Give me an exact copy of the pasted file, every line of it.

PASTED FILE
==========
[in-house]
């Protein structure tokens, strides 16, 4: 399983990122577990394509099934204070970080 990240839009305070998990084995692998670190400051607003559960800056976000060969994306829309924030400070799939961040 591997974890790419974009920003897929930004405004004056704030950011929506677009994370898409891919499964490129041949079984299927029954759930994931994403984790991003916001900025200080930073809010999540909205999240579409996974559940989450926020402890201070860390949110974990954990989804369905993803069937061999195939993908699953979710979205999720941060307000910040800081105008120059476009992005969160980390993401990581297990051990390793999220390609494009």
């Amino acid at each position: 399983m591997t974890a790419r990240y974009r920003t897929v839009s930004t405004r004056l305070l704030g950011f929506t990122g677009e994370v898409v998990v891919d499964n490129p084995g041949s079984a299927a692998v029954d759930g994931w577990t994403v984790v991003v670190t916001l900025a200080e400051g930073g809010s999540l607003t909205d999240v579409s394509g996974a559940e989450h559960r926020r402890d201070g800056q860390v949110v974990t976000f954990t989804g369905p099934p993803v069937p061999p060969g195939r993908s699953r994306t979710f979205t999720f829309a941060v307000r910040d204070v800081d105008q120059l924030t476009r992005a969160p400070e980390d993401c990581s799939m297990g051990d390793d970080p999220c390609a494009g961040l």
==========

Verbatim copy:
[in-house]
């Protein structure tokens, strides 16, 4: 399983990122577990394509099934204070970080 990240839009305070998990084995692998670190400051607003559960800056976000060969994306829309924030400070799939961040 591997974890790419974009920003897929930004405004004056704030950011929506677009994370898409891919499964490129041949079984299927029954759930994931994403984790991003916001900025200080930073809010999540909205999240579409996974559940989450926020402890201070860390949110974990954990989804369905993803069937061999195939993908699953979710979205999720941060307000910040800081105008120059476009992005969160980390993401990581297990051990390793999220390609494009």
């Amino acid at each position: 399983m591997t974890a790419r990240y974009r920003t897929v839009s930004t405004r004056l305070l704030g950011f929506t990122g677009e994370v898409v998990v891919d499964n490129p084995g041949s079984a299927a692998v029954d759930g994931w577990t994403v984790v991003v670190t916001l900025a200080e400051g930073g809010s999540l607003t909205d999240v579409s394509g996974a559940e989450h559960r926020r402890d201070g800056q860390v949110v974990t976000f954990t989804g369905p099934p993803v069937p061999p060969g195939r993908s699953r994306t979710f979205t999720f829309a941060v307000r910040d204070v800081d105008q120059l924030t476009r992005a969160p400070e980390d993401c990581s799939m297990g051990d390793d970080p999220c390609a494009g961040l």